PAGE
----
Minority Report Reviewby Eugene Novikov (eugenen AT wharton DOT upenn DOT edu)
July 29th, 2002
Minority Report (2002)
Reviewed by Eugene Novikov
Starring Tom Cruise, Colin Farrell, Samantha Morton, Max von Sydow, Steve Harris, Neal McDonough, Peter Stormare, Tim Blake Nelson.
Directed by Steven Spielberg.
Steven Spielberg's Minority Report is a very good film for all of its running time, fascinating for most of it and visionary for some of it. As much as I hesitate to make such jejune comparisons, it is, I suppose, a step backward from A.I. Artificial Intelligence which didn't back off or settle down even for one second. The movie is technically accomplished, handily showcasing Spielberg's incomparable capacity for taking our breaths away, and yet it winds up a letdown when we finally find out where it's going. It's as if, after the undeserved drumming he took for A.I.'s unabashedly grandiose "20,000 years later" coda, he set out to deliberately underachieve. As a result, he gives us an unwanted opportunity to exhale.
The film shares its name with the Philip K. Dick short story, less the definite article, and mostly adopts his paranoid, cautionary vision of a technologically advanced future were personal privacy is but a distant memory. The US of Dick's imagination is in the early stages of a grand District of Columbia experiment called Pre-Crime, a division of the police department that uses three "Pre-Cogs," psychic beings submerged in water, able to do nothing but see crimes -- murders, mostly -- before they are ever committed. The system is never wrong, has never failed, and has practically eliminated premeditated murders in the District of Columbia area. That leaves only the crimes of passion to be prevented.
The head of the department is Detective John Anderton (Tom Cruise), under the mentorship of aging chief of police Lamar Burgess (Max von Sydow). Anderton truly believes in the Pre-Crime system, and does not take well to the outright hostility evident in young Danny Witwer (Colin Farrell), a justice department rep sent in to investigate its alleged infallibility. Then the Pre-Cogs spit out Anderton's name as a future murderer -- premeditated, no less -- of a guy whom he's never even heard of. So he runs. Everybody runs.
The futuristic Washington, DC cityscape Spielberg composes is genuinely spectacular and mind-blowingly real. There's no comparison between this and the cartoonish backdrops of Lucas's Attack of the Clones; the ideas for Spielberg's dynamic painting are firmly rooted in the technology of the real world. The methodical, subtle invasions of privacy implemented by both the public and private sectors of Dick and Spielberg's America are choreographed with a cynical detachment both chilling and humorous. "Hello, Mr. ___________," greets the virtual employee of the Gap, after the front entrance performs an instant eye scan, "how are those jeans you bought last month?" In this world, you are identified whenever you board a bus or walk into a building.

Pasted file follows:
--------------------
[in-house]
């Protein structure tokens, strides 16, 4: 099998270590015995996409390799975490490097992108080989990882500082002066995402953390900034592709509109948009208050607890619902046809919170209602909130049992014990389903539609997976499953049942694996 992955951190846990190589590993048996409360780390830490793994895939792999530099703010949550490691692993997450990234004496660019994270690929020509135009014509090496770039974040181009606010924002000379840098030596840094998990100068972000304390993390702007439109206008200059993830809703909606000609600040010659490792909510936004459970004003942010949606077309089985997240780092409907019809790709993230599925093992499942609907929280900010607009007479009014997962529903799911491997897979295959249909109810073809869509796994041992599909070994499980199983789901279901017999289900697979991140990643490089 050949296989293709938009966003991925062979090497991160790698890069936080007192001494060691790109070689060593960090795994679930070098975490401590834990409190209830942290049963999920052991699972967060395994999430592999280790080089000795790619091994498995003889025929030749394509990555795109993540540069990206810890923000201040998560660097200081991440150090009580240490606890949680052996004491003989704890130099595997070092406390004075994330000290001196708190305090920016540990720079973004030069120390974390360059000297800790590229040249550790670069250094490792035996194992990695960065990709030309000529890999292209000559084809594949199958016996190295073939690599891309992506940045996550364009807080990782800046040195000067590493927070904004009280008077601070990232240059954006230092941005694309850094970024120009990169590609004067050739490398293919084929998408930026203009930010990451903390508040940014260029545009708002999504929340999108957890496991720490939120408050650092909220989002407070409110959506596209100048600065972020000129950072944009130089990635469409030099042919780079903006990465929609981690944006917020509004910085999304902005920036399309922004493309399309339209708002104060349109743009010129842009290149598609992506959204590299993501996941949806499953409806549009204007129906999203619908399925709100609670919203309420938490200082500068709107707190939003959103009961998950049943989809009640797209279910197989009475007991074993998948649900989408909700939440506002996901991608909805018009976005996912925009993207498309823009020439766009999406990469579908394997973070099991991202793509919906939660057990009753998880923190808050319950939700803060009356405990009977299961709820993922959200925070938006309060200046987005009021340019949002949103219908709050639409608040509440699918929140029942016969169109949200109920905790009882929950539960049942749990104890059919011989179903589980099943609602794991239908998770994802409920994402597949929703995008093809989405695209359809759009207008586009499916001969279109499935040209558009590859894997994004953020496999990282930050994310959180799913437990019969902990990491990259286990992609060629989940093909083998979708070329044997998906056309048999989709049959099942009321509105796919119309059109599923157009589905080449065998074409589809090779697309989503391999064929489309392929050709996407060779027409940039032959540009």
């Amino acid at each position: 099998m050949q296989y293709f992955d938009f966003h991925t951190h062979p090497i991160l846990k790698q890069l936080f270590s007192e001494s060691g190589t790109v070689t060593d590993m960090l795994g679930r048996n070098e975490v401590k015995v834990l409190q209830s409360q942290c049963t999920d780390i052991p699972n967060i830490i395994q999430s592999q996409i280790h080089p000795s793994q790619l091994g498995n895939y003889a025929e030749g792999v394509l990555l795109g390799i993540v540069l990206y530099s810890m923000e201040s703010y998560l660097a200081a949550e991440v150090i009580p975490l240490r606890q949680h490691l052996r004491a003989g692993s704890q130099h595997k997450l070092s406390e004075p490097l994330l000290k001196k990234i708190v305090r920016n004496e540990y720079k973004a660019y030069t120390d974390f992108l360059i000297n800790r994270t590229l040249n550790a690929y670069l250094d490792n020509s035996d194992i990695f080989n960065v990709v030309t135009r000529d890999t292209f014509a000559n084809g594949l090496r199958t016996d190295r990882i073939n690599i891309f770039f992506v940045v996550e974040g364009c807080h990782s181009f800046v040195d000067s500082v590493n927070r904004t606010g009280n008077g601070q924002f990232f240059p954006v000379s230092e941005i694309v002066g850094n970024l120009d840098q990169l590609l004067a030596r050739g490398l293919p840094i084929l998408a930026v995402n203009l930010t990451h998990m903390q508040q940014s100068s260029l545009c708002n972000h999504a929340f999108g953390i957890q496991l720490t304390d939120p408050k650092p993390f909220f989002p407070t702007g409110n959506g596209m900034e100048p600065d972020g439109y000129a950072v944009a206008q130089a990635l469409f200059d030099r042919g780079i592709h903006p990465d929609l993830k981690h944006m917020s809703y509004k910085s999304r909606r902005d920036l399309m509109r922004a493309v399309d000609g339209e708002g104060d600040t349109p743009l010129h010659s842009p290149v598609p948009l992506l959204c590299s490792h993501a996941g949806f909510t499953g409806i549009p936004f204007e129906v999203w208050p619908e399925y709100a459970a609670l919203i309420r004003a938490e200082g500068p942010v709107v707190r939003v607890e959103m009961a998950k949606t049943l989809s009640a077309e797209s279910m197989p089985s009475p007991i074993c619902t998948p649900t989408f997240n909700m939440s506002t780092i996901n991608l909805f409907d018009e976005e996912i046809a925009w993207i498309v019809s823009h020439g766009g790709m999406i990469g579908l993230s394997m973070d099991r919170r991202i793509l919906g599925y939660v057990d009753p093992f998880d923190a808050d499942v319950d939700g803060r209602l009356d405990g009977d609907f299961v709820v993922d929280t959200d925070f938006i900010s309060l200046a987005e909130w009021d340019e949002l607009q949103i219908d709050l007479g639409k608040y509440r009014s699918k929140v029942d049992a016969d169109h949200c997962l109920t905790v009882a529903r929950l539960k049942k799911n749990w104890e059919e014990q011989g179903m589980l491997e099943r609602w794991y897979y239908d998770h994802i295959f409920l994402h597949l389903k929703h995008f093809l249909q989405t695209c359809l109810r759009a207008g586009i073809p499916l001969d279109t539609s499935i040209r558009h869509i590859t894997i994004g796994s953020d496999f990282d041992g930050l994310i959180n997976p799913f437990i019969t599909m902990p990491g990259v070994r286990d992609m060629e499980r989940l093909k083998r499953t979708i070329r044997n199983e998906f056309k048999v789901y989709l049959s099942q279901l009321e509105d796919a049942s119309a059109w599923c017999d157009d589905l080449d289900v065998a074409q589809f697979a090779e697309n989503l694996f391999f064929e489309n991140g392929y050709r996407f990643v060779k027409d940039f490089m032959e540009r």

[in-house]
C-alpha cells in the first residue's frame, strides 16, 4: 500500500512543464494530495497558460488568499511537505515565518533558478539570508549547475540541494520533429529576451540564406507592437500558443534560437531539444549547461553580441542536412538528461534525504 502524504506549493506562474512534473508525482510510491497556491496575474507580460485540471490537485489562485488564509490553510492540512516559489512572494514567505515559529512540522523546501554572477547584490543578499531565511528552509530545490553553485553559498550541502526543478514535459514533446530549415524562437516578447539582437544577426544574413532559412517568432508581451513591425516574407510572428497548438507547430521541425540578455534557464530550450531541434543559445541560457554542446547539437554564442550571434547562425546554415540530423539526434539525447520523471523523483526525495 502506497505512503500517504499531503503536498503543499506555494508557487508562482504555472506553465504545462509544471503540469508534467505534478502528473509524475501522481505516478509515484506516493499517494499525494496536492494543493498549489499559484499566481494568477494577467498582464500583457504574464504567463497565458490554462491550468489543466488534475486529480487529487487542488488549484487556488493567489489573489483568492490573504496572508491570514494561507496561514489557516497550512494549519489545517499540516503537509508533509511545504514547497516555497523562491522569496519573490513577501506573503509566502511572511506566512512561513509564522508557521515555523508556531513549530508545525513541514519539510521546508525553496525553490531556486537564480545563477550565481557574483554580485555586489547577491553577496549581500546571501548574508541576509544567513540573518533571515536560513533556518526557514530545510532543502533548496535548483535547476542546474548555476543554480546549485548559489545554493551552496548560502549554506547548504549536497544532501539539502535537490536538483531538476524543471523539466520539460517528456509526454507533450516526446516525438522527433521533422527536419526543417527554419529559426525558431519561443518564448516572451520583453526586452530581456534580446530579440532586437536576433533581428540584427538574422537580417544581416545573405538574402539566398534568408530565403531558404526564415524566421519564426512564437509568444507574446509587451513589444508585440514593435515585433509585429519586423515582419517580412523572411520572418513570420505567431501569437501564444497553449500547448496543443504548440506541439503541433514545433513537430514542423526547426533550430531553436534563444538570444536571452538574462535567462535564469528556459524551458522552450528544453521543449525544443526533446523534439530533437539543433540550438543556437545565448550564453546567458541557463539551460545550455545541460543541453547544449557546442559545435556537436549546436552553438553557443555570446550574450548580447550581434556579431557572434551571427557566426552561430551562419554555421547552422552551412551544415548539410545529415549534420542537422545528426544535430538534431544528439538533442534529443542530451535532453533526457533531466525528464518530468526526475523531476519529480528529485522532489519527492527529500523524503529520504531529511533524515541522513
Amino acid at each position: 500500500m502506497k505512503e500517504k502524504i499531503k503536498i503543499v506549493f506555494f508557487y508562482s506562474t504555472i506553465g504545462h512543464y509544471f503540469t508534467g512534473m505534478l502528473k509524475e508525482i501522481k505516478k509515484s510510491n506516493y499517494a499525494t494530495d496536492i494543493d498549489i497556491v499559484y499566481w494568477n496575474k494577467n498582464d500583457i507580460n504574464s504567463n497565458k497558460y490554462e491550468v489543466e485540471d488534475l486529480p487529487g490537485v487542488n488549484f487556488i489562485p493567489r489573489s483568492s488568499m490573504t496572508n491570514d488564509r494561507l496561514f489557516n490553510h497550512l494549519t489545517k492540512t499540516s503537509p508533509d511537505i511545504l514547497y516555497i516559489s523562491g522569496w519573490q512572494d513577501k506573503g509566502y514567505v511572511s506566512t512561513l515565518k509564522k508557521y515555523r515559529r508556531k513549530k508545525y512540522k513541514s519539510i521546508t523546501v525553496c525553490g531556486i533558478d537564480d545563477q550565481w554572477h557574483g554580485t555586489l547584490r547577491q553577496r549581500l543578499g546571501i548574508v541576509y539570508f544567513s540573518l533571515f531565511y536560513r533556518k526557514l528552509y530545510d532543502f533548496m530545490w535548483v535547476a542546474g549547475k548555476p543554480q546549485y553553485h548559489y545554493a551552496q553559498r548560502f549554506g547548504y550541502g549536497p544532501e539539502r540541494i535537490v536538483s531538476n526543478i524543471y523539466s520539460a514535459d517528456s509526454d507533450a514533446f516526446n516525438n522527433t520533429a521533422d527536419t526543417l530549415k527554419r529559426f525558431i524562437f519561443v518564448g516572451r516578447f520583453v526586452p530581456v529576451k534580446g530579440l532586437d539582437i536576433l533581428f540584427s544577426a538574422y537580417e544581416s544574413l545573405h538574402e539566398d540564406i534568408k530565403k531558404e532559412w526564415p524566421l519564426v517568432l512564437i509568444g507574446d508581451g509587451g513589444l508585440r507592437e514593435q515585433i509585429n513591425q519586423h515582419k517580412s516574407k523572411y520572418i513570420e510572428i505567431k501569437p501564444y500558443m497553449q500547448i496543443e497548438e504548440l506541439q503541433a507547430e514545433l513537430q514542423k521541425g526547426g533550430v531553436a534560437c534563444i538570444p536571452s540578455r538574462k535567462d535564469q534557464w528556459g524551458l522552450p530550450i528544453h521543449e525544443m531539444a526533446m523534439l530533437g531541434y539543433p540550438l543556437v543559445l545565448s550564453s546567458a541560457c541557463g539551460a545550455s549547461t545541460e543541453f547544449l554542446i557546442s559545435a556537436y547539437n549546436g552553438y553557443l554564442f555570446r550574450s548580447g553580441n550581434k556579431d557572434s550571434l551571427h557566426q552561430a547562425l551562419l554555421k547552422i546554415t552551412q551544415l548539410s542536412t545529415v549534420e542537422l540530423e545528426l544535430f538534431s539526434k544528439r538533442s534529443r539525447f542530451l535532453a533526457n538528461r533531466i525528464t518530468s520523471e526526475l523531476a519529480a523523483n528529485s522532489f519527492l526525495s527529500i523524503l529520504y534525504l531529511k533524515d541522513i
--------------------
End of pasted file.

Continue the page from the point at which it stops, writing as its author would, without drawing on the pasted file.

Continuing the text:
There's action: chases, fights, escapes, even an impromptu eye surgery. Spielberg again proves to be a magician; his camera dives and swoops, seemingly unrestrained by the expensive artificial world he created to surround it. His is a method of efficient artistry, every shot serves a purpose, and yet every shot is composed with meticulous attention to detail. It's good to see that the man is still taking cues from the late Stanley Kubrick.
So I barely left the edge of my seat for just under two hours, at the same time awed, frightened, excited, involved. And then I felt Minority Report just kind of died, gave up. From the very beginning, Spielberg lets us suspect that his ambitions are sky-high, that he wants to deal in conflicts far beyond the ordinary contrivances of mystery and noir. And while I love mystery and noir, the startlingly down-to-earth conclusion of the movie left me cold considering what came before it. I didn't expect the movie to be satisfied with such a pat, simple resolution, with its heroes, villains and ethical dilemmas so transparent and clear-cut.
There's no doubt in my mind that Spielberg's last two movies, both grand, lengthy science-fiction odysseys, are more mature both artistically and intellectually than his hailed historical dramas, admittedly accomplished films like Schindler's List, Amistad and Saving Private Ryan. This is not to say that he should restrict himself. He is a uniquely gifted artist, technician and manipulator with the rare talent of surrounding a story with innumerable bells and whistles and still have that story shine brilliantly through. Minority Report is as exhilirating as it is frustrating
Up Next: Sunshine State
©2002 Eugene Novikov
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